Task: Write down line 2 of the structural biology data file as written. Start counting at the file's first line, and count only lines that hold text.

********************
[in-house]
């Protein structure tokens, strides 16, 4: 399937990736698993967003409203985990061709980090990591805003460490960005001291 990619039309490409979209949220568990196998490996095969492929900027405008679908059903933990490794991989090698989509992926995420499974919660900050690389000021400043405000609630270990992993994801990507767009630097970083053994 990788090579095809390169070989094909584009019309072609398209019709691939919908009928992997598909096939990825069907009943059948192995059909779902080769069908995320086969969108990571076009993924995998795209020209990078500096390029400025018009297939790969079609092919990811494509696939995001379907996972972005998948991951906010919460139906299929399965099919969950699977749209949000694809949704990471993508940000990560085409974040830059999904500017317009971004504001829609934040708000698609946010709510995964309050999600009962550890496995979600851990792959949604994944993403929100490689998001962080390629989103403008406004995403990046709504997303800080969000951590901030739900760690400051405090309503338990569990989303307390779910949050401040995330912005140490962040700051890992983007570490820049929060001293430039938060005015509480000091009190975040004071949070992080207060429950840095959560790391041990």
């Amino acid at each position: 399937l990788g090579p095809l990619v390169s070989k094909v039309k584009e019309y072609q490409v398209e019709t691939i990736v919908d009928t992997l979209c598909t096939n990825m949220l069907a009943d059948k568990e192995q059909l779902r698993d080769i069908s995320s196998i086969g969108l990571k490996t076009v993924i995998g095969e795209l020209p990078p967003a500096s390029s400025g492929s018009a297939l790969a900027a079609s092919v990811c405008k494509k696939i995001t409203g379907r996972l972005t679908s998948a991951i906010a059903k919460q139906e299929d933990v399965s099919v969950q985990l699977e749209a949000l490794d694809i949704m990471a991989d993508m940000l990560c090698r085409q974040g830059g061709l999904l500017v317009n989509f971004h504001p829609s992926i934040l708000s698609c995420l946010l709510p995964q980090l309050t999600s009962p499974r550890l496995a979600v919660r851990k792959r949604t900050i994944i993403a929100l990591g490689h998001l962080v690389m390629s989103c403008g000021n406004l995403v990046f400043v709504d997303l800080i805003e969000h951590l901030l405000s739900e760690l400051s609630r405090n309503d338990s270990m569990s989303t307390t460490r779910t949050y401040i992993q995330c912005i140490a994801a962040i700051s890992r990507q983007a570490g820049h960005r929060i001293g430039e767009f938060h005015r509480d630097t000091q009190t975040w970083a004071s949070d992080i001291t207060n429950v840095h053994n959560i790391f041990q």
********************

């Protein structure tokens, strides 16, 4: 399937990736698993967003409203985990061709980090990591805003460490960005001291 990619039309490409979209949220568990196998490996095969492929900027405008679908059903933990490794991989090698989509992926995420499974919660900050690389000021400043405000609630270990992993994801990507767009630097970083053994 990788090579095809390169070989094909584009019309072609398209019709691939919908009928992997598909096939990825069907009943059948192995059909779902080769069908995320086969969108990571076009993924995998795209020209990078500096390029400025018009297939790969079609092919990811494509696939995001379907996972972005998948991951906010919460139906299929399965099919969950699977749209949000694809949704990471993508940000990560085409974040830059999904500017317009971004504001829609934040708000698609946010709510995964309050999600009962550890496995979600851990792959949604994944993403929100490689998001962080390629989103403008406004995403990046709504997303800080969000951590901030739900760690400051405090309503338990569990989303307390779910949050401040995330912005140490962040700051890992983007570490820049929060001293430039938060005015509480000091009190975040004071949070992080207060429950840095959560790391041990």